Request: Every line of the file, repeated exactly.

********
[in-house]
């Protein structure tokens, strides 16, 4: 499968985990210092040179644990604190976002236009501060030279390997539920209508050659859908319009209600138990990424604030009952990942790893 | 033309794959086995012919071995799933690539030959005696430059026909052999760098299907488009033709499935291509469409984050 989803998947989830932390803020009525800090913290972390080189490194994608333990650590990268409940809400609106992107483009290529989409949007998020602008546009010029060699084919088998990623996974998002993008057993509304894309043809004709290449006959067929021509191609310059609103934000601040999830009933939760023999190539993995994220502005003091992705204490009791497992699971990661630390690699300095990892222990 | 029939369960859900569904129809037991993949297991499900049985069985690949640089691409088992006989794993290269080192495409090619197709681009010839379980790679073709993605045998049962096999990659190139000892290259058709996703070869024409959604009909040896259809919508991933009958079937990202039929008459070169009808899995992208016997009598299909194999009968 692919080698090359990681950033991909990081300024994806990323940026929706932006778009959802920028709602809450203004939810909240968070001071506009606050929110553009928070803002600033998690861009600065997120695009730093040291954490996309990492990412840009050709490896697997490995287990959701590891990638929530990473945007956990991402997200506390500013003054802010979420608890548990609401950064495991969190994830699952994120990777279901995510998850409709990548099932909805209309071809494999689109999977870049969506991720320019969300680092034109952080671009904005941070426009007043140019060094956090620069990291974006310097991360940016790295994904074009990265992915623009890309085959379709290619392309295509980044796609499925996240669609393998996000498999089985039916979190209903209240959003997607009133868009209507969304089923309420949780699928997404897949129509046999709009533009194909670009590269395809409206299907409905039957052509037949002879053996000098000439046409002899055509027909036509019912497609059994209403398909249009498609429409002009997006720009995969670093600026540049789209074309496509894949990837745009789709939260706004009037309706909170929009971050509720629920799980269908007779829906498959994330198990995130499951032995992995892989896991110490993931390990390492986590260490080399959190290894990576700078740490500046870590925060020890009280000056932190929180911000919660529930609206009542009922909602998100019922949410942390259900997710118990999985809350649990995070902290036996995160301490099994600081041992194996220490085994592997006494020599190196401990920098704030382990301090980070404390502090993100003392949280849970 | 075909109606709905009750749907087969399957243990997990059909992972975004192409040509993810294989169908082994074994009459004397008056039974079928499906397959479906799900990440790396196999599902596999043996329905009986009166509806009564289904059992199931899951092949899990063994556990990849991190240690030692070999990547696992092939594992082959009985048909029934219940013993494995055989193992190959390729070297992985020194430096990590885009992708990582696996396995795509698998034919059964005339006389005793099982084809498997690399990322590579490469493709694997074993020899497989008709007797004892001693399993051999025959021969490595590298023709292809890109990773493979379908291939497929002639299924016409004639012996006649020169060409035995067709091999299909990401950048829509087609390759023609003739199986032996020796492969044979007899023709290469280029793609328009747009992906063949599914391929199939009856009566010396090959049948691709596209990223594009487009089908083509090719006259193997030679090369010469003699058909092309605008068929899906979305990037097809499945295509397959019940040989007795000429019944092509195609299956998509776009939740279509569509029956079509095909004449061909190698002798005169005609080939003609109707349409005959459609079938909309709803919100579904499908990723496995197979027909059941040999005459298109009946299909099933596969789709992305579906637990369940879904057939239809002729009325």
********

[in-house]
């Protein structure tokens, strides 16, 4: 499968985990210092040179644990604190976002236009501060030279390997539920209508050659859908319009209600138990990424604030009952990942790893 | 033309794959086995012919071995799933690539030959005696430059026909052999760098299907488009033709499935291509469409984050 989803998947989830932390803020009525800090913290972390080189490194994608333990650590990268409940809400609106992107483009290529989409949007998020602008546009010029060699084919088998990623996974998002993008057993509304894309043809004709290449006959067929021509191609310059609103934000601040999830009933939760023999190539993995994220502005003091992705204490009791497992699971990661630390690699300095990892222990 | 029939369960859900569904129809037991993949297991499900049985069985690949640089691409088992006989794993290269080192495409090619197709681009010839379980790679073709993605045998049962096999990659190139000892290259058709996703070869024409959604009909040896259809919508991933009958079937990202039929008459070169009808899995992208016997009598299909194999009968 692919080698090359990681950033991909990081300024994806990323940026929706932006778009959802920028709602809450203004939810909240968070001071506009606050929110553009928070803002600033998690861009600065997120695009730093040291954490996309990492990412840009050709490896697997490995287990959701590891990638929530990473945007956990991402997200506390500013003054802010979420608890548990609401950064495991969190994830699952994120990777279901995510998850409709990548099932909805209309071809494999689109999977870049969506991720320019969300680092034109952080671009904005941070426009007043140019060094956090620069990291974006310097991360940016790295994904074009990265992915623009890309085959379709290619392309295509980044796609499925996240669609393998996000498999089985039916979190209903209240959003997607009133868009209507969304089923309420949780699928997404897949129509046999709009533009194909670009590269395809409206299907409905039957052509037949002879053996000098000439046409002899055509027909036509019912497609059994209403398909249009498609429409002009997006720009995969670093600026540049789209074309496509894949990837745009789709939260706004009037309706909170929009971050509720629920799980269908007779829906498959994330198990995130499951032995992995892989896991110490993931390990390492986590260490080399959190290894990576700078740490500046870590925060020890009280000056932190929180911000919660529930609206009542009922909602998100019922949410942390259900997710118990999985809350649990995070902290036996995160301490099994600081041992194996220490085994592997006494020599190196401990920098704030382990301090980070404390502090993100003392949280849970 | 075909109606709905009750749907087969399957243990997990059909992972975004192409040509993810294989169908082994074994009459004397008056039974079928499906397959479906799900990440790396196999599902596999043996329905009986009166509806009564289904059992199931899951092949899990063994556990990849991190240690030692070999990547696992092939594992082959009985048909029934219940013993494995055989193992190959390729070297992985020194430096990590885009992708990582696996396995795509698998034919059964005339006389005793099982084809498997690399990322590579490469493709694997074993020899497989008709007797004892001693399993051999025959021969490595590298023709292809890109990773493979379908291939497929002639299924016409004639012996006649020169060409035995067709091999299909990401950048829509087609390759023609003739199986032996020796492969044979007899023709290469280029793609328009747009992906063949599914391929199939009856009566010396090959049948691709596209990223594009487009089908083509090719006259193997030679090369010469003699058909092309605008068929899906979305990037097809499945295509397959019940040989007795000429019944092509195609299956998509776009939740279509569509029956079509095909004449061909190698002798005169005609080939003609109707349409005959459609079938909309709803919100579904499908990723496995197979027909059941040999005459298109009946299909099933596969789709992305579906637990369940879904057939239809002729009325």